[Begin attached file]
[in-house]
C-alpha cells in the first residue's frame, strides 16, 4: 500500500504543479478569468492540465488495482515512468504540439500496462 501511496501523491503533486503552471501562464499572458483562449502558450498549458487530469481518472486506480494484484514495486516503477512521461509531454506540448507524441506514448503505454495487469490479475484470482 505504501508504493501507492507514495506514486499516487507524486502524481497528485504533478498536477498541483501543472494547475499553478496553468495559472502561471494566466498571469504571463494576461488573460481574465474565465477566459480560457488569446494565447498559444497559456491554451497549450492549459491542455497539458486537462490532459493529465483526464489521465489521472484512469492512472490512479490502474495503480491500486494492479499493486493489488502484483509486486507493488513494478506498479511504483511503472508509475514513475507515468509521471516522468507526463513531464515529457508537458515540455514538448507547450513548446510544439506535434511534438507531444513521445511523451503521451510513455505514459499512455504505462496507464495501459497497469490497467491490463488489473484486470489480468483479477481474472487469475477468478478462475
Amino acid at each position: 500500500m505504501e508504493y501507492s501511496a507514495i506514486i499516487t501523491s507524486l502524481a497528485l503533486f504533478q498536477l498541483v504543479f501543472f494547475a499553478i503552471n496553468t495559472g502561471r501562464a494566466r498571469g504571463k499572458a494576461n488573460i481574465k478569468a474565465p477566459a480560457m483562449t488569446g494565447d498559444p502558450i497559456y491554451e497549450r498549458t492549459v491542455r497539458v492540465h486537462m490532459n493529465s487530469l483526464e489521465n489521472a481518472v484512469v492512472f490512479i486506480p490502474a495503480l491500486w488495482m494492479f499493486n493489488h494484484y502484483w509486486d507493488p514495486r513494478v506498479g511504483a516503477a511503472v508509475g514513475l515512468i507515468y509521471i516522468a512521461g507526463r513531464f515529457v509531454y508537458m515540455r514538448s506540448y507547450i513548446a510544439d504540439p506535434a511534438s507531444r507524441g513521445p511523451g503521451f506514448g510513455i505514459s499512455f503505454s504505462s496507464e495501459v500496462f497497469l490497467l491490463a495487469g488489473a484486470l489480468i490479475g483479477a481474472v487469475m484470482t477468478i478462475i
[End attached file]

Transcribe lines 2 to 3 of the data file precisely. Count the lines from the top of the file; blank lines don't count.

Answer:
C-alpha cells in the first residue's frame, strides 16, 4: 500500500504543479478569468492540465488495482515512468504540439500496462 501511496501523491503533486503552471501562464499572458483562449502558450498549458487530469481518472486506480494484484514495486516503477512521461509531454506540448507524441506514448503505454495487469490479475484470482 505504501508504493501507492507514495506514486499516487507524486502524481497528485504533478498536477498541483501543472494547475499553478496553468495559472502561471494566466498571469504571463494576461488573460481574465474565465477566459480560457488569446494565447498559444497559456491554451497549450492549459491542455497539458486537462490532459493529465483526464489521465489521472484512469492512472490512479490502474495503480491500486494492479499493486493489488502484483509486486507493488513494478506498479511504483511503472508509475514513475507515468509521471516522468507526463513531464515529457508537458515540455514538448507547450513548446510544439506535434511534438507531444513521445511523451503521451510513455505514459499512455504505462496507464495501459497497469490497467491490463488489473484486470489480468483479477481474472487469475477468478478462475
Amino acid at each position: 500500500m505504501e508504493y501507492s501511496a507514495i506514486i499516487t501523491s507524486l502524481a497528485l503533486f504533478q498536477l498541483v504543479f501543472f494547475a499553478i503552471n496553468t495559472g502561471r501562464a494566466r498571469g504571463k499572458a494576461n488573460i481574465k478569468a474565465p477566459a480560457m483562449t488569446g494565447d498559444p502558450i497559456y491554451e497549450r498549458t492549459v491542455r497539458v492540465h486537462m490532459n493529465s487530469l483526464e489521465n489521472a481518472v484512469v492512472f490512479i486506480p490502474a495503480l491500486w488495482m494492479f499493486n493489488h494484484y502484483w509486486d507493488p514495486r513494478v506498479g511504483a516503477a511503472v508509475g514513475l515512468i507515468y509521471i516522468a512521461g507526463r513531464f515529457v509531454y508537458m515540455r514538448s506540448y507547450i513548446a510544439d504540439p506535434a511534438s507531444r507524441g513521445p511523451g503521451f506514448g510513455i505514459s499512455f503505454s504505462s496507464e495501459v500496462f497497469l490497467l491490463a495487469g488489473a484486470l489480468i490479475g483479477a481474472v487469475m484470482t477468478i478462475i